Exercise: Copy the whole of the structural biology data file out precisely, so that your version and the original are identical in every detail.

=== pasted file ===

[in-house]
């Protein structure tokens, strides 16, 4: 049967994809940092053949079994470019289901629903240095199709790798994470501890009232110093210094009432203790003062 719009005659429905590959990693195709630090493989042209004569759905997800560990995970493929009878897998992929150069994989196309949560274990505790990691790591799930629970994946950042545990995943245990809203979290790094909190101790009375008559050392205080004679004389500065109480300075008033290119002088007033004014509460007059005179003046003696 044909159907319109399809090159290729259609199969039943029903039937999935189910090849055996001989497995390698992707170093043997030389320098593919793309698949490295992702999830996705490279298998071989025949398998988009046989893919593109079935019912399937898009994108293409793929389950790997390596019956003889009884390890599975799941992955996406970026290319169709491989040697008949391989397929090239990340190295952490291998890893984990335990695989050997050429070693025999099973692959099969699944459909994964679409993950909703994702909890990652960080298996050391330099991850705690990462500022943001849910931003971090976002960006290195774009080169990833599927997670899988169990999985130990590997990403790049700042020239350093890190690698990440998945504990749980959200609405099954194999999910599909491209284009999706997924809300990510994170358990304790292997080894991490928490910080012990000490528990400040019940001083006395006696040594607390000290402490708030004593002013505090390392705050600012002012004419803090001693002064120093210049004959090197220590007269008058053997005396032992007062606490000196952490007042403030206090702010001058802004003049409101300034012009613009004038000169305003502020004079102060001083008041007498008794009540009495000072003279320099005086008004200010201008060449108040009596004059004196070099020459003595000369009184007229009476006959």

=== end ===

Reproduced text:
[in-house]
């Protein structure tokens, strides 16, 4: 049967994809940092053949079994470019289901629903240095199709790798994470501890009232110093210094009432203790003062 719009005659429905590959990693195709630090493989042209004569759905997800560990995970493929009878897998992929150069994989196309949560274990505790990691790591799930629970994946950042545990995943245990809203979290790094909190101790009375008559050392205080004679004389500065109480300075008033290119002088007033004014509460007059005179003046003696 044909159907319109399809090159290729259609199969039943029903039937999935189910090849055996001989497995390698992707170093043997030389320098593919793309698949490295992702999830996705490279298998071989025949398998988009046989893919593109079935019912399937898009994108293409793929389950790997390596019956003889009884390890599975799941992955996406970026290319169709491989040697008949391989397929090239990340190295952490291998890893984990335990695989050997050429070693025999099973692959099969699944459909994964679409993950909703994702909890990652960080298996050391330099991850705690990462500022943001849910931003971090976002960006290195774009080169990833599927997670899988169990999985130990590997990403790049700042020239350093890190690698990440998945504990749980959200609405099954194999999910599909491209284009999706997924809300990510994170358990304790292997080894991490928490910080012990000490528990400040019940001083006395006696040594607390000290402490708030004593002013505090390392705050600012002012004419803090001693002064120093210049004959090197220590007269008058053997005396032992007062606490000196952490007042403030206090702010001058802004003049409101300034012009613009004038000169305003502020004079102060001083008041007498008794009540009495000072003279320099005086008004200010201008060449108040009596004059004196070099020459003595000369009184007229009476006959």